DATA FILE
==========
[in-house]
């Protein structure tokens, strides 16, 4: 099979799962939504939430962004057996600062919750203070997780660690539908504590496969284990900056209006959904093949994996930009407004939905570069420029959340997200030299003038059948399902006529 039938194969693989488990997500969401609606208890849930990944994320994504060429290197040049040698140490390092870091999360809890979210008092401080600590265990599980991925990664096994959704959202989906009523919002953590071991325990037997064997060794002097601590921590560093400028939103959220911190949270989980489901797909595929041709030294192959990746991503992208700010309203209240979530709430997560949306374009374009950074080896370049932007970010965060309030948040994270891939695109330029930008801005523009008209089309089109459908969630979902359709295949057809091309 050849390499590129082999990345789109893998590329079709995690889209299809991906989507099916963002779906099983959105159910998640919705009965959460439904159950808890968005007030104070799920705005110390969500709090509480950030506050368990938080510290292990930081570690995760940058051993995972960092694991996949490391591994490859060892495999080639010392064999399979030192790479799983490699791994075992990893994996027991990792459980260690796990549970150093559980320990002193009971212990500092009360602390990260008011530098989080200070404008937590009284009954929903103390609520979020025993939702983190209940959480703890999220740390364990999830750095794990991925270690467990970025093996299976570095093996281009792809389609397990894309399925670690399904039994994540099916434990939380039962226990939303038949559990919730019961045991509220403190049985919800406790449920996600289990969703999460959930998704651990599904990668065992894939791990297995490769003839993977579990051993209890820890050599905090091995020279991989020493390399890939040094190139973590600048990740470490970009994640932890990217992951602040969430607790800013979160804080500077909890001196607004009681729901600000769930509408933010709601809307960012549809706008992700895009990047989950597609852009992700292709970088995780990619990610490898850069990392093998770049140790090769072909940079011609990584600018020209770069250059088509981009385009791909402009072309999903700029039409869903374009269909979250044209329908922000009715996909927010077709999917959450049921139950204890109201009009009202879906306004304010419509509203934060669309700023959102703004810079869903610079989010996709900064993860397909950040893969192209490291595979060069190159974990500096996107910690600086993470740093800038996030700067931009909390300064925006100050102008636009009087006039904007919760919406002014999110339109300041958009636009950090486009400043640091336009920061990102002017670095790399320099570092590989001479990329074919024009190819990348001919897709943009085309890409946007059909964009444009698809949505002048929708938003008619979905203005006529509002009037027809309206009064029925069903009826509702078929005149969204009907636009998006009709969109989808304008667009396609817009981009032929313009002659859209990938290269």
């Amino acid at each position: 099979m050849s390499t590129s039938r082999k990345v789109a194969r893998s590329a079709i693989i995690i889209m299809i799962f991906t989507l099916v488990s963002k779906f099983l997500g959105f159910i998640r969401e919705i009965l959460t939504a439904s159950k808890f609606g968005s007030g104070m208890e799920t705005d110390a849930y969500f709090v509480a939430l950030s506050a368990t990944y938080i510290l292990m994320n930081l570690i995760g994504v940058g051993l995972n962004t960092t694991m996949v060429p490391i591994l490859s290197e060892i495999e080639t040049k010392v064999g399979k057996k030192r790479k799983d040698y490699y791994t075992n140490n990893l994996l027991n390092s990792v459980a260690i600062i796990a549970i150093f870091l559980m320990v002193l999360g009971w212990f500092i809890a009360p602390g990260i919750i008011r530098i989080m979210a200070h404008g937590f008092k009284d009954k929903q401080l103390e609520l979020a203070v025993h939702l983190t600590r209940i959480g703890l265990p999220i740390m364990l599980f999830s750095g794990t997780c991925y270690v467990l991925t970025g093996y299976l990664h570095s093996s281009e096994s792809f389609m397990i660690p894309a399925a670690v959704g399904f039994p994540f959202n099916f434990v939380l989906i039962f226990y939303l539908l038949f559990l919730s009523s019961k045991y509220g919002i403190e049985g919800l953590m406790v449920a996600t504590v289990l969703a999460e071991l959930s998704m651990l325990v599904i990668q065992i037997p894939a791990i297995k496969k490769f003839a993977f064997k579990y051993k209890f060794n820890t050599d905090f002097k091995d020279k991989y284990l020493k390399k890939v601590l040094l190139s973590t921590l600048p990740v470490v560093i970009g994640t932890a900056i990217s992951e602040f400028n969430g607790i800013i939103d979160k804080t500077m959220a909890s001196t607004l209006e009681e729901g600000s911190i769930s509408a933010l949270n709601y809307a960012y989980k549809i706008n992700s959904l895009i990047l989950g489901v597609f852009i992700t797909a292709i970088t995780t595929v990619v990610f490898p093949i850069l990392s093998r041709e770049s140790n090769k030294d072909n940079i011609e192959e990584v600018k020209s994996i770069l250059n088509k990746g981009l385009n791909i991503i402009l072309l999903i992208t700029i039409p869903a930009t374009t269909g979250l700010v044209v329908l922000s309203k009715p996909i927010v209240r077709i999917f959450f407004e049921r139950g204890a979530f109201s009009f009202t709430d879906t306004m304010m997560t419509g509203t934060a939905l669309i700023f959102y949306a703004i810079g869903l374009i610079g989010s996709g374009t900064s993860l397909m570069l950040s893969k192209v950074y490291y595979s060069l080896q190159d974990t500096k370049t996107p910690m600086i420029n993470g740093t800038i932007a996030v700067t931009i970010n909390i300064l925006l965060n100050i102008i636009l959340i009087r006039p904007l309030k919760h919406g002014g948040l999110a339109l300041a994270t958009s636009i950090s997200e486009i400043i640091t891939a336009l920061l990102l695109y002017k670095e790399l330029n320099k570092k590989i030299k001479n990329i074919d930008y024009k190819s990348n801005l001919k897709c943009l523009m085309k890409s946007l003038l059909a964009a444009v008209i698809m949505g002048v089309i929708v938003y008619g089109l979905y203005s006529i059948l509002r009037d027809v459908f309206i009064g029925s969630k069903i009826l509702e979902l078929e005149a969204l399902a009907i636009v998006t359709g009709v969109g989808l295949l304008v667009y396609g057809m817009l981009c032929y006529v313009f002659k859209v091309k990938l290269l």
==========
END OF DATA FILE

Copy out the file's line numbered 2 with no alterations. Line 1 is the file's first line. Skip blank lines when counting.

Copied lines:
């Protein structure tokens, strides 16, 4: 099979799962939504939430962004057996600062919750203070997780660690539908504590496969284990900056209006959904093949994996930009407004939905570069420029959340997200030299003038059948399902006529 039938194969693989488990997500969401609606208890849930990944994320994504060429290197040049040698140490390092870091999360809890979210008092401080600590265990599980991925990664096994959704959202989906009523919002953590071991325990037997064997060794002097601590921590560093400028939103959220911190949270989980489901797909595929041709030294192959990746991503992208700010309203209240979530709430997560949306374009374009950074080896370049932007970010965060309030948040994270891939695109330029930008801005523009008209089309089109459908969630979902359709295949057809091309 050849390499590129082999990345789109893998590329079709995690889209299809991906989507099916963002779906099983959105159910998640919705009965959460439904159950808890968005007030104070799920705005110390969500709090509480950030506050368990938080510290292990930081570690995760940058051993995972960092694991996949490391591994490859060892495999080639010392064999399979030192790479799983490699791994075992990893994996027991990792459980260690796990549970150093559980320990002193009971212990500092009360602390990260008011530098989080200070404008937590009284009954929903103390609520979020025993939702983190209940959480703890999220740390364990999830750095794990991925270690467990970025093996299976570095093996281009792809389609397990894309399925670690399904039994994540099916434990939380039962226990939303038949559990919730019961045991509220403190049985919800406790449920996600289990969703999460959930998704651990599904990668065992894939791990297995490769003839993977579990051993209890820890050599905090091995020279991989020493390399890939040094190139973590600048990740470490970009994640932890990217992951602040969430607790800013979160804080500077909890001196607004009681729901600000769930509408933010709601809307960012549809706008992700895009990047989950597609852009992700292709970088995780990619990610490898850069990392093998770049140790090769072909940079011609990584600018020209770069250059088509981009385009791909402009072309999903700029039409869903374009269909979250044209329908922000009715996909927010077709999917959450049921139950204890109201009009009202879906306004304010419509509203934060669309700023959102703004810079869903610079989010996709900064993860397909950040893969192209490291595979060069190159974990500096996107910690600086993470740093800038996030700067931009909390300064925006100050102008636009009087006039904007919760919406002014999110339109300041958009636009950090486009400043640091336009920061990102002017670095790399320099570092590989001479990329074919024009190819990348001919897709943009085309890409946007059909964009444009698809949505002048929708938003008619979905203005006529509002009037027809309206009064029925069903009826509702078929005149969204009907636009998006009709969109989808304008667009396609817009981009032929313009002659859209990938290269």